Love deciphering old mysteries and learning about early science?
Know a thing or two about mathematics or manuscripts?
Miss being part of an in-person community of scholars who look beyond their discipline?
Friday June 18th – Friday July 2nd
MWF – Noon to 1PM
Navari Family Center for Digital Scholarship
Visualization Lab – Room 249
Who we are
We are a group of graduate, postdoctoral, and faculty researchers from across the humanities and STEM, interested in the unique manuscript work of Thomas Harriot (1560-1621), one of the founders of modern algebra, one of the first translators of the Carolina Algonquian language, and one of the first men to look at the moon through a telescope.
We are mathematicians, literary scholars, historians of science, programmers, and librarians. We welcome participants from all disciplines.
What we do
In our 60-minute lunch sessions, we collaborate convivially on short selections of Harriot’s manuscripts in an attempt to understand the content and context of his writings, his illustrations, his personal notes, and even his doodles. We use traditional methods of paleography (the study of ancient handwriting) and good old fashioned pencil-and-paper math together with innovative digital tools such as IIIF image viewing and annotation technology to facilitate our work.
Our theme this year is the use of digital pedagogy to enhance the teaching of mathematics. In the wake of the pandemic, average math scores in the country have plummeted, and college educators face steep challenges recovering the deficit. We especially welcome STEM researchers who have an interest in using historical materials and digital tools to enliven and enhance teaching, as well as early-modernists and medievalists who want to integrate paleography and/or the cultural history of mathematics in their courses.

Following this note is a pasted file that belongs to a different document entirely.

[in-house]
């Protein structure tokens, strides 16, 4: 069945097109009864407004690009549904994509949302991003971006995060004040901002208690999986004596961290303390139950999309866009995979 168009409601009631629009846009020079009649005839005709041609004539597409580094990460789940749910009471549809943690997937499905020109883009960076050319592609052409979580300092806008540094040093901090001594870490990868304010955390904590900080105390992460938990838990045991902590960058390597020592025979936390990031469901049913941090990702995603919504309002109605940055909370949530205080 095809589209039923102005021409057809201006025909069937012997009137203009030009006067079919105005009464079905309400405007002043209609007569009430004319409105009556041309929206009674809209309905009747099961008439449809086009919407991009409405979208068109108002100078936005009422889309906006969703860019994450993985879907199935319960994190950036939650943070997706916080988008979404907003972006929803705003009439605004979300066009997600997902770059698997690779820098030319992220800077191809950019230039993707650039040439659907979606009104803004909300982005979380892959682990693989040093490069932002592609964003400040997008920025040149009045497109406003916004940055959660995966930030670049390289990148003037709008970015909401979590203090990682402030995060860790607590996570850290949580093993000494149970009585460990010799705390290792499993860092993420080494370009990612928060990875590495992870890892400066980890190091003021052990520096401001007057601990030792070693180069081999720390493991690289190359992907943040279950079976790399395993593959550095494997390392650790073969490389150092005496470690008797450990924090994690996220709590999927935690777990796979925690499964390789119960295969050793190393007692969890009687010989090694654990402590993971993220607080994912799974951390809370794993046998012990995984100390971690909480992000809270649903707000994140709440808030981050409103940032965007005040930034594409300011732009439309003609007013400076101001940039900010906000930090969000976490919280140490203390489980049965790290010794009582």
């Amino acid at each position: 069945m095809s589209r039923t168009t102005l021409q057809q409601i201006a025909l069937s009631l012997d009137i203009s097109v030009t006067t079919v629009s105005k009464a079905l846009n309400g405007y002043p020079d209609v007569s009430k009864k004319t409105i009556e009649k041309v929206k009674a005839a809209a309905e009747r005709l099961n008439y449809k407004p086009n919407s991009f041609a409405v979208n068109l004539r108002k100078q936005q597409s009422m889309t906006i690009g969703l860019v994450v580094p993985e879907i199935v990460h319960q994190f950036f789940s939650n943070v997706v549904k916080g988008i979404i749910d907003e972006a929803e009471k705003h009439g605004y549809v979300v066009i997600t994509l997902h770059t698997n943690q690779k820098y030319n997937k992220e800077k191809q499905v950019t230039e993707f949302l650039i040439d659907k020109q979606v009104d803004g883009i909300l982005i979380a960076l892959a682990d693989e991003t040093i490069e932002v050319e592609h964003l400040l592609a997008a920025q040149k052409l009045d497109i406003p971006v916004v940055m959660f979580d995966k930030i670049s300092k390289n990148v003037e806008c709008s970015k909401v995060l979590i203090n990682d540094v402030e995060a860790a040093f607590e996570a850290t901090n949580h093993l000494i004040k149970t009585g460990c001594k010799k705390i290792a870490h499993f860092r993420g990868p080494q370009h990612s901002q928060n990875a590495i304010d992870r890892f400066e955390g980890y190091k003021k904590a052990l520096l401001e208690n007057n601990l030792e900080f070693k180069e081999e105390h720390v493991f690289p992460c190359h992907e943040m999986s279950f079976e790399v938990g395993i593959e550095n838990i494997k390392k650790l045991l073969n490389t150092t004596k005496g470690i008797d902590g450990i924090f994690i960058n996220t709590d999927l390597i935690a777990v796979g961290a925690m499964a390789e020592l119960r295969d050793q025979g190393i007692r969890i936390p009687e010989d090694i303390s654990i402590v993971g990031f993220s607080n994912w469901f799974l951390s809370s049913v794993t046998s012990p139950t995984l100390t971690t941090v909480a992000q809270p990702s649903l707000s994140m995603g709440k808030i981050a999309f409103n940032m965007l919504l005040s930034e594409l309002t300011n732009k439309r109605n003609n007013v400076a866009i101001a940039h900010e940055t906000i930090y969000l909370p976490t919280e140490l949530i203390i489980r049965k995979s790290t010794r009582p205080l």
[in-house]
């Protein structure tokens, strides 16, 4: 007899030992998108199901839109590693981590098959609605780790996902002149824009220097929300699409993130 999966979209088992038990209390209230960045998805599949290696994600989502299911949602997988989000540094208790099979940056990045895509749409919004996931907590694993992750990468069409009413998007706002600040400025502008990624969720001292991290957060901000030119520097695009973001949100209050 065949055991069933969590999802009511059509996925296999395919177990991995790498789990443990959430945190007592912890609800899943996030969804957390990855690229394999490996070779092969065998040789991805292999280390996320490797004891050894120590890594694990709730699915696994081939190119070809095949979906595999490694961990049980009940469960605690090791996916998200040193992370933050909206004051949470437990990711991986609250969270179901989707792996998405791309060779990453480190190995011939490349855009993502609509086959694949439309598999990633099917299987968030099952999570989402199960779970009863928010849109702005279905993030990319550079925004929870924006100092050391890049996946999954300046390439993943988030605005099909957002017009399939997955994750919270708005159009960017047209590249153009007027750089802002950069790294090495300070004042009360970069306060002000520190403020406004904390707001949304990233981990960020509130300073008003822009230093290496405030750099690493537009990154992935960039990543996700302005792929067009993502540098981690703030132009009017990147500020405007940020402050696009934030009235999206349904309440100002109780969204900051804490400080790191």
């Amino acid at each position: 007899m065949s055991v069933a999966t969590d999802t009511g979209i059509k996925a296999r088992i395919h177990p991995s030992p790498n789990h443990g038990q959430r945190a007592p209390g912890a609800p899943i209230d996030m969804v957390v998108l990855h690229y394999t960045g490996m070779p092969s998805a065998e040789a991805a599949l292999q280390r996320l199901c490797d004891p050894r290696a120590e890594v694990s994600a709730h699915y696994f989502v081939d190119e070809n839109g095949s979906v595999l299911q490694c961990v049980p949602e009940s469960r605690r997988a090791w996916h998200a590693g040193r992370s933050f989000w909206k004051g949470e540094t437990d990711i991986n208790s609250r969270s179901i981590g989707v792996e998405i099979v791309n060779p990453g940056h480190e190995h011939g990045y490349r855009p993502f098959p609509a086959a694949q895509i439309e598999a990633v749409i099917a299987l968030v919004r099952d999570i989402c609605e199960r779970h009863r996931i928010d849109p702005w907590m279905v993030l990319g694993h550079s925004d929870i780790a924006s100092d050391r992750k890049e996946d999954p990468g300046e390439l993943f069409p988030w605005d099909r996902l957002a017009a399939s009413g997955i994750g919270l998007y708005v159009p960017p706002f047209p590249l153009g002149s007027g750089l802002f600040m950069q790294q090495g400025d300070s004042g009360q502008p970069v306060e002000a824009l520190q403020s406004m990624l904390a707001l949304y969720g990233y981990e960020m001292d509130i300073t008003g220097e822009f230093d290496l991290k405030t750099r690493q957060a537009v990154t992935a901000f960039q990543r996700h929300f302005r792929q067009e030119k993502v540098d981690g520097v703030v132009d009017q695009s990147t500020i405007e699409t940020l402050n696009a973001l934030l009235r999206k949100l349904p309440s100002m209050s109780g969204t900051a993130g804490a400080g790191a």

He preferred life to fame.
That’s how the Harvard scholar Stephen Greenblatt explains why many of us have never heard of Thomas Harriot (1560-1621), a mathematician, seafarer, and astronomer caught up in the turbulent times of early modern science. Known to some as the “English Galileo,” Harriot was the first to make telescopic observations of the Moon and map its surface and among the earliest in Christian Europe to uphold and mathematize atomic theories of matter. In 2021, 400 years afters his death, it is high time we made sense of his rich legacy to applied and theoretical mathematics and physics. Come help us figure out what on earth he was talking about.